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Clown-me-in revolt in the Bekaa Valley, Lebanon

Sabine Choucair with ClownMe In and 8 other taken in Hazmieh (Lebanon) ·

The awesome girls from ClownMe In @clown me in joined @clowns without borders on their tour in the Bekaa today  love u so much

The awesome girls from ClownMe In @clown me in joined @clowns without borders on their tour in the bekaa  today :) love u so much

A Clownish Revolt

We were waiting at the airport, where one of the clowns from Clowns Without Borders was picking up the stilts that had gotten lost in transit from his native Seattle to Lebanon.

Upon his triumphant return at the car loaded with clown props, accordions and red noses, he told us:

IMG_2258“At the security check I first pulled out a rope. The guard looked strangely and thought there was something wrong, so he told me to empty my pockets. I pulled out a couple of magic eggs and as the guard exclaimed “what are you doing?!” I could only quickly say “Ana Muharrij!” “I am a clown!” Which magically even made a smile appear on the Lebanese border guard’s face.”

It was in Jab Janine, in Bekaa valley, Lebanon, that we found out more about the true magic of these clowns.

At Jusoor’s new school (Jusoor or bridges is a local NGO providing education services to Syrian refugee children in Lebanon) –– children gathered at the improvised schoolyard with the fields of Bekaa and Mount Lebanon in the background.

It is in this valley that a big portion of the more than a million Syrian refugees, among which 400,000 children, are to be found.


Once the clowns had set up, put their costumes on and their faces had turned into all the colors of the rainbow, the first children started streaming out into the schoolyard.

Hesitant at first, some of them started laughing and shaking hands with IMG_1817the clowns, who were introducing themselves in their particularly clownish ways – with a lot of missed handshakes and clumsy gestures.

Other children sat down in a large circle, still withdrawn waiting for what was to come.


As the show with magic glass balls, clownish musical parades, hoola hoops and of course some good old juggling unleashed, the hand clapping children led the way for their shy friends.

As the show progressed more and more children were engaged with the power of laughter, the wonders of magic and the opening of a whole new array of jokes and nonsense.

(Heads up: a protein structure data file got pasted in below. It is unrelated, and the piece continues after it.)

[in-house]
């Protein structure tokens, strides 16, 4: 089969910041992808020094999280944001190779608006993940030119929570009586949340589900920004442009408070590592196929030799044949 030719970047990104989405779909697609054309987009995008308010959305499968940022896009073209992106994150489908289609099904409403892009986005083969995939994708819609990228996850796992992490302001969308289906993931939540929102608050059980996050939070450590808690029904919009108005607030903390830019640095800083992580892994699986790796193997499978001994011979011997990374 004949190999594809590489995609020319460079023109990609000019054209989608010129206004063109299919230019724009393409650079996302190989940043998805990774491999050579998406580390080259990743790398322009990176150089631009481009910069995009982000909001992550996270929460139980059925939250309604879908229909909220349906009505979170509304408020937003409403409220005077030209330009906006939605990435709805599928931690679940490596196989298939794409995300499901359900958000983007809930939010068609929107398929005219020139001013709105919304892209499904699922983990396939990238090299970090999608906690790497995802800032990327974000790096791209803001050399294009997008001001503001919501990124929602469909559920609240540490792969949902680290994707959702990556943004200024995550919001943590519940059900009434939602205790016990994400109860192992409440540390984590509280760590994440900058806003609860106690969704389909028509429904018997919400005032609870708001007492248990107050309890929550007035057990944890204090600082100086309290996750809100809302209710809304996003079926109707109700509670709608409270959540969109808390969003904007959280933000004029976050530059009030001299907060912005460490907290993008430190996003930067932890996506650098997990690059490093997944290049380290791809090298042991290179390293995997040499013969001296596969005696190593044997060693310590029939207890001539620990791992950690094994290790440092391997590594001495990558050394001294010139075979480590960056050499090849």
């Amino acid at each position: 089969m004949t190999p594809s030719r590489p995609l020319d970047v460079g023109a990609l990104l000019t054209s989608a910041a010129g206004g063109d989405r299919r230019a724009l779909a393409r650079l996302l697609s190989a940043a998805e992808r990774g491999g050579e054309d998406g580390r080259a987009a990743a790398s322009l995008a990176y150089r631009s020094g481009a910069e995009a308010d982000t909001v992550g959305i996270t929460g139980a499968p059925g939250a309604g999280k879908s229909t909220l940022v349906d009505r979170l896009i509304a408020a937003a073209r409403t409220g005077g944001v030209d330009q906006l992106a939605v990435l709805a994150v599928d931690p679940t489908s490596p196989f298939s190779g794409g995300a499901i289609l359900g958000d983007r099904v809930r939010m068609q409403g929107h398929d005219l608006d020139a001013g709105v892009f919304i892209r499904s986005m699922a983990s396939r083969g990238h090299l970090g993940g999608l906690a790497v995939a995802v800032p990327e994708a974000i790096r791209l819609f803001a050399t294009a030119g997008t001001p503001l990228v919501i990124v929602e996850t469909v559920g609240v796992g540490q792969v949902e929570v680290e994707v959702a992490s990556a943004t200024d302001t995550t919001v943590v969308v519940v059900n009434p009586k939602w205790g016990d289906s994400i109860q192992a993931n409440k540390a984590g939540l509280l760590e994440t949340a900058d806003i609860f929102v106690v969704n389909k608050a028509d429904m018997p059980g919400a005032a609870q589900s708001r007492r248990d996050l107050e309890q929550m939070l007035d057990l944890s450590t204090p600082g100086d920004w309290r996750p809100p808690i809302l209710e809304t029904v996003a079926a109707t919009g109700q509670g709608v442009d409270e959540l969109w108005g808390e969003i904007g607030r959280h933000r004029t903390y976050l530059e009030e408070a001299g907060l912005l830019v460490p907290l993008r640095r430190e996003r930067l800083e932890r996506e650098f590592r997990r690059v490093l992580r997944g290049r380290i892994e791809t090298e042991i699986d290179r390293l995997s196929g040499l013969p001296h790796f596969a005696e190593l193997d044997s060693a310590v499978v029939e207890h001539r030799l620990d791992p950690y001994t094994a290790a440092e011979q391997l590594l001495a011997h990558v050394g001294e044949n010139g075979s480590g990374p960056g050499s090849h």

It was as if their little worlds of daily impediments, their trauma and mental blockades was turned upside down and dissipated, to make place for the universal wonders of life.

As the show came to an end with some particularly clumsy bowing, the clowns had to run for their lives, as the children all wanted a piece of them and formed groups around them, swallowing them with their handshakes and touches. Sabine, the one Lebanese clown of the international group of four, had to get rescued, raising her purple eyelashes to the blue sky of Bekaa as the children got a hold of her.

Against the power of guns, the art of laughter that these clowns brought to Bekaa, seems somewhat foolish to the hardened spectator or journalist. From Bekaa, where Hizbollah reigns and has broadened their sense of resistance against the ‘Zionist enemy’ to encompass the military aid of the Syrian regime, the tear painted on one of the clown’s faces, seems a drop on a hot plate, quick to dissipate.

To the Syrian children the tear was magical though and so the clown’s performance. It pulled them into a world in which the power of laughter and life is infinitely stronger than that of guns and they embraced it full-heartedly.

It was as if the Syrian Revolution – if only for a moment – had been high jacked not by Jihadist fighters, but by the magical power of this foolish bunch and their revived little spectators.

Clowns Without Borders is touring in Lebanon the coming two weeks to visit Syrian refugee children in different refugee camps throughout the country. The initiative part of the international Clowns Without Borders NGO, was brought to Lebanon by clown Sabine Choucair, founder of Lebanon based ‘Clown Me In’ and with financial support of Layan – a Kuwaiti aid organization for Syrian refugees.

Jusoor is one of the potential partners Syria What Will Be is seeking out for this summer. 




December 2022

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